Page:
In the Unlikely Event
By Judy Blume
416 pages, $27.95
By Emily Simon
NEWS BOOK REVIEWER
To say Judy Blume is beloved is a severe understatement.
Judy Blume is revered. She is claimed, and cherished, and clutched close to the hearts of American adolescents and former adolescents, everywhere that books are read. Her reputation and fan base were formed in the 1970s by frank, warm-hearted young adult novels that helped define the genre: “Are You There God? It’s Me, Margaret;” “Forever,” “Blubber,” “Deenie” and many more. A cynic could easily accuse Blume of having pulled off the world’s most powerful marketing trick: acquiring the brand loyalty of her readers while they’re young and impressionable.
Though she’s a legendary icon of “YA” (as young adult literature is now colloquially known), Blume has also published a few best-selling books aimed at adults, and “In the Unlikely Event” is the latest among them. It has been anxiously awaited, and Blume’s flock will collectively sigh away their anxiety as they tear through the pages, because it does not disappoint.
Like much of today’s middle-aged reading public, I grew up on Judy Blume. I’m an enthusiastic member of Blume’s adult audience who was once a slavish member of her “young adult” audience. And as a female half-Jewish only child with the same last name, I long assumed that my intense over-identification with Margaret Simon (heroine of “Are You There God? It’s Me Margaret.”) was unique to me. With adulthood came the realization that nearly all young people who read Judy Blume feel proprietary toward her in this way. We’re all passionately certain that she speaks to us and for us alone.
Blume’s great gift is this personal touch; her unflinching but reassuring voice – that of a no-nonsense big sister who gives it to you straight, then gives you a hug – characterizes her adult novels as distinctly as it does her YA output.
“In the Unlikely Event” is the story of a series of unexplained plane crashes striking Elizabeth, N.J., in 1951 and 1952, told mostly from the perspective of Miri Ammerman. Miri is a 15-year-old Jewish girl with a single mother, a fierce grandmother, and a nerve-wrackingly precarious place in her town’s rigid class structure. Though Miri is certainly a young adult, “In the Unlikely Event” is certainly not young adult fiction. But Blume’s stylistic consistency makes it hard to distinguish between the genres in her oeuvre, and this novel more than any of her others raises the question: how do we know the difference?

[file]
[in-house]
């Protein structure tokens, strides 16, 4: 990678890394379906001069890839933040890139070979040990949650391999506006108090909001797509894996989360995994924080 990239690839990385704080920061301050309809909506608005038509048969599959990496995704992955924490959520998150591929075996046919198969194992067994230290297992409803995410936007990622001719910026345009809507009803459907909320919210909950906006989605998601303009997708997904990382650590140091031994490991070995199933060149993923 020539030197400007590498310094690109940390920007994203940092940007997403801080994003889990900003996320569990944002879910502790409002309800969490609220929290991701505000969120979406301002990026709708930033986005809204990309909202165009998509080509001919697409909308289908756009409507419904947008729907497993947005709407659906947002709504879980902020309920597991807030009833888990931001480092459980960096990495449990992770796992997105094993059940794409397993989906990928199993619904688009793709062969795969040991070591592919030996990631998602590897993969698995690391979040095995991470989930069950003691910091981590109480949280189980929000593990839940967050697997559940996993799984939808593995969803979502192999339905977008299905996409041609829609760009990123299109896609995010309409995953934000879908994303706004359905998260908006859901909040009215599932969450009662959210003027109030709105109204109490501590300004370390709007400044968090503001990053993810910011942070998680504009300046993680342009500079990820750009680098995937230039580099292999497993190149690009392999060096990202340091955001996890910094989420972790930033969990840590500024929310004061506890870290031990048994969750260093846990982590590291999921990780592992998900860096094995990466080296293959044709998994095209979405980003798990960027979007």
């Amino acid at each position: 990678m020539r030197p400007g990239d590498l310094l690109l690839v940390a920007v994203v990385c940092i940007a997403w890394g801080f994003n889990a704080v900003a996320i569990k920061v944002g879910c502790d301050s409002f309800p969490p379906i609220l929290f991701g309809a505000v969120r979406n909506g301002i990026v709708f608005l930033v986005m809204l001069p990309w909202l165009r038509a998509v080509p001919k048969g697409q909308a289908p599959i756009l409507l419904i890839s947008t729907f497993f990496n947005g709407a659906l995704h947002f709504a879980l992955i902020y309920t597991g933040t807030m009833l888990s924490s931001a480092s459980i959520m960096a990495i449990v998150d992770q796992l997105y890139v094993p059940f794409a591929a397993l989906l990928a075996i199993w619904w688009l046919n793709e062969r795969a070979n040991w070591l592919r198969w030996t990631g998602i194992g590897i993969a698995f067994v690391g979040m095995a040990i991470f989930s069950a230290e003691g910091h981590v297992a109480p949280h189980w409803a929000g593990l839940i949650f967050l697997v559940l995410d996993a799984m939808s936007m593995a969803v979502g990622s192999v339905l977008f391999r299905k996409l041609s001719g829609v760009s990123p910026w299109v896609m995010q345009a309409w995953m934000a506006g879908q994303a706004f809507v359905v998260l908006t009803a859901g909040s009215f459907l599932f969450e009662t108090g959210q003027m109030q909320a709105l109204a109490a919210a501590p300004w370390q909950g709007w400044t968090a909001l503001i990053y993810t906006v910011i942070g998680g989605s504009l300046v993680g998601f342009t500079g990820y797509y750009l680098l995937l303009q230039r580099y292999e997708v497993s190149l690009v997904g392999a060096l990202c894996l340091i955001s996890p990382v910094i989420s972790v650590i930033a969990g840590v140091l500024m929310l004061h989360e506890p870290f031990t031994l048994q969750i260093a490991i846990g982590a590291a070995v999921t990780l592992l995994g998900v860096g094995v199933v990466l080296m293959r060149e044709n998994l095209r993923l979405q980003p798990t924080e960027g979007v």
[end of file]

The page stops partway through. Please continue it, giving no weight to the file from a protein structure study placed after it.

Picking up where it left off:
Like many young adult novels, “In the Unlikely Event” is a coming-of-age story. The reader awakens to the realities of the life surrounding Miri in synchronicity with her. But rather than trapping us solely in Miri’s teen angst-ridden head, Blume speaks through a series of other voices as well – including adult Miri, Miri’s boyfriend, a few plane crash victims, her best friend’s father’s employees and many others. The micro concerns of childhood and the macro concerns of adults share the stage here, and Blume lovingly shows us how shifting one’s attention from one to the other is the defining feature of adolescence. Miri experiences first love with a heroic but inappropriate boy, and learns things about her family and friends that she wishes she hadn’t, all at the same time that the sky is literally falling around her.
The beauty of Blume is that she wouldn’t be caught dead writing a sentence like “adolescence can feel as terrifying as planes falling around you for no reason, forcing you to confront steaming wreckage and smell burning bodies when you’d really rather just think about how dreamy your boyfriend is.” Yet that is exactly what she’s saying, in a voice so clear a child could understand it.
Miri sees and realizes horrible things as the unlikely events transpire around her, but because it’s Blume’s story, it’s not ultimately one of despair. The people surrounding Miri are also revealed to be surprising and resilient and decent. Many things they thought would kill them in fact make them stronger. To some, this tendency of Blume’s to light a hopeful path for her readers is the scarlet “YA” she must always bear, regardless of who her audience may be, and regardless of the fact that there are passages in this book no child should read, and no teenager could truly comprehend.